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The SEC Could Learn A Thing Or Two From Puerto Rico

August 23, 2018 Blog

Thousands of Puerto Rico residents have filed investment fraud cases against UBS, Santander, Banco Popular and Oriental.

Given the pain those investors are suffering in the aftermath of the collapse of Puerto Rico’s bond market, it’s hard to believe, but Puerto Rico could teach the Securities and Exchange Commission about protecting investors.

Indeed, the island commonwealth has its own tough fiduciary duty rule to protect investors from predatory brokers, like those who sold disastrous bonds and bond funds. But the SEC, under the current Republican administration, is unwilling to extend such a high standard of care to mainland investors.

Instead, the SEC earlier this year put out a tepid “best interest rule” that – admittedly – does not define what the best interest standard even means for investors!

The SEC rule also does not provide a legal remedy for defrauded investors to sue their brokers.

A report last month from CBS Money Watch emphasized the hazards of the SEC’s proposed regulation for investors.

“The rule would require brokers to act in the best interest of their customers when making recommendations regarding insurance or investment products,” according to the report. “But it doesn’t provide specifics about exactly how brokers are supposed to act in their customers’ best interest. The proposal also relies on brokers to disclose potential conflicts of interest to their customers, which assumes customers will be able to understand these disclosures and make informed choices.”

It’s easy to predict that brokers will hide behind the pages of disclosure they hand to clients when selling a toxic, high-cost investment product. The SEC’s proposal is a joke.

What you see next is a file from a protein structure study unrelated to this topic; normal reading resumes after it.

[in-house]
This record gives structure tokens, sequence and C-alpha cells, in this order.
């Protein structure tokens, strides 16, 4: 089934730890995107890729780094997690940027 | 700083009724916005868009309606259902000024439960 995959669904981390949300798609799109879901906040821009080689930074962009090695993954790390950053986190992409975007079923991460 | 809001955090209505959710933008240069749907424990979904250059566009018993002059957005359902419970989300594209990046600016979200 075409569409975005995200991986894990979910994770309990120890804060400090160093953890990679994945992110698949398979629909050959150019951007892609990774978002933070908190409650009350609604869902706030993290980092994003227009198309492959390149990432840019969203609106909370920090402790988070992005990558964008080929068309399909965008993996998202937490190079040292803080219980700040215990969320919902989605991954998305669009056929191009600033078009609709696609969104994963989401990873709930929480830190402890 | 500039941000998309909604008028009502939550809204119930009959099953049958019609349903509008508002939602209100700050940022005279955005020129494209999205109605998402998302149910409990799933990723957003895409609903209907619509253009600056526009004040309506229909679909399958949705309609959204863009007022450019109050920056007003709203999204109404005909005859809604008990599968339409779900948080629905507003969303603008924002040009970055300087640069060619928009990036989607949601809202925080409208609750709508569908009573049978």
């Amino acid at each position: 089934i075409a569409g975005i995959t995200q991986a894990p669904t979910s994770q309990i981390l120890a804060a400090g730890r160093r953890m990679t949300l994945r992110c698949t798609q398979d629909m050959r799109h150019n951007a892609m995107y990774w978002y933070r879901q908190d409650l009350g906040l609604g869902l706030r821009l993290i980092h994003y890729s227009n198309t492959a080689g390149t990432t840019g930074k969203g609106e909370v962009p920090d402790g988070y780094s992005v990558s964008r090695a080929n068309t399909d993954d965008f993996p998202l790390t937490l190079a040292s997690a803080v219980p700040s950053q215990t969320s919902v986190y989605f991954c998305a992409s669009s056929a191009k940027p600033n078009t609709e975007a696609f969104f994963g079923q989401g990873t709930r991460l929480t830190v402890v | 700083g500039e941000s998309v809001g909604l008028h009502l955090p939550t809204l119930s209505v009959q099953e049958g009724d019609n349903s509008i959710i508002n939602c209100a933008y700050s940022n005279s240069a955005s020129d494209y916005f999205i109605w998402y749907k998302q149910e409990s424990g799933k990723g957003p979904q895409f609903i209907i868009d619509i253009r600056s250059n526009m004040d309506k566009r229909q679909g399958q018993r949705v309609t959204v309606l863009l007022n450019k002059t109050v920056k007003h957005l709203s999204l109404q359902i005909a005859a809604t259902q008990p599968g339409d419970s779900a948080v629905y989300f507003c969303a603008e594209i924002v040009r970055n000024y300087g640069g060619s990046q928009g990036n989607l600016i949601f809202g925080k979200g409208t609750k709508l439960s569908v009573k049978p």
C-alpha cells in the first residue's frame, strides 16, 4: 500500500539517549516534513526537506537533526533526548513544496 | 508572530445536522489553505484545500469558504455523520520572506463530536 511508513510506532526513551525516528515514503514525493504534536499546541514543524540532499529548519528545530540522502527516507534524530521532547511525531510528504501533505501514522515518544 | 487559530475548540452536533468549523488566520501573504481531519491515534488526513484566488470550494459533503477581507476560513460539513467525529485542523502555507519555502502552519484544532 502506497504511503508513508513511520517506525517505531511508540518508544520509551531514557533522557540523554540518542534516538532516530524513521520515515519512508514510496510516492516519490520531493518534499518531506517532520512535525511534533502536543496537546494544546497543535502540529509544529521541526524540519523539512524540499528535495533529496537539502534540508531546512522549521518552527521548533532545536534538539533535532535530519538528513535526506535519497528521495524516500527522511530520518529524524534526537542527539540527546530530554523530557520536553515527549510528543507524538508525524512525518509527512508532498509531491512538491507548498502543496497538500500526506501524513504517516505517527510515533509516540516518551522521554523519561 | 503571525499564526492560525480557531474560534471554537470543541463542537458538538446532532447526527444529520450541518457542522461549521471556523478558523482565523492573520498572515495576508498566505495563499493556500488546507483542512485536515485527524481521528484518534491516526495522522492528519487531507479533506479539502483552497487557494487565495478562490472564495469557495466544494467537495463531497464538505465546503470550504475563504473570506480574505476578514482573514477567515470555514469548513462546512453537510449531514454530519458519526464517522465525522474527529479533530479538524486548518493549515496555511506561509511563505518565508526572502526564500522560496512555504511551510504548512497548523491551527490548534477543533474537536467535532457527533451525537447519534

On the other hand, Puerto Rico’s fiduciary duty rule requires brokers to follow the “highest standards” in dealing with island customers. This has enabled them to recover millions in bond losses from the firms who peddled the risky investments.

The SEC’s proposal falls flat when providing U.S. investors with similar rules and protection. That prompted Senator Elizabeth Warren in an editorial this month on Bloomberg to voice a crystal-clear complaint.

“A fiduciary relationship is a defined legal concept,” Sen. Warren wrote. “Investment advisers already owe a fiduciary duty to their clients when they provide investment advice. There’s little reason not to apply the same standard to brokers who are providing similar advice. SEC Chairman Jay Clayton says the new SEC proposal ‘is definitely a fiduciary principle,’ but if that is the case, the SEC should say so explicitly in the final rule, rather than using a vague best-interest standard that isn’t currently defined.

“Second, the SEC should explicitly ban the most obvious forms of conflicted advice, like sales contests and quotas that encourage brokers and agents to make bad recommendations,” she wrote. “Third, the SEC shouldn’t rely on disclosure alone to protect customers. A number of studies have shown that disclosure fails to reduce the harm caused by conflicted advice, and brokers have every incentive to make the disclosures as ineffective as possible. A lawyer can’t represent his client’s opponent just because that conflict was disclosed, and the same should be true of a broker.”

“Finally, the SEC should include a strong enforcement mechanism by allowing investors to sue advisers who scam them,” Sen. Warren concluded.

It’s hard to believe, but Puerto Rico easily beats the SEC when it comes to investment fraud protection.

Zamansky LLC is a New York law firm which represents investors in court and arbitration cases against securities brokerage firms and issuers.  The firm may represent investors in cases against companies mentioned in this blog.  Zamansky LLC also represents investors in arbitration cases against UBS and other brokerage firms regarding Puerto Rico bonds and UBS closed end bond funds and other investments.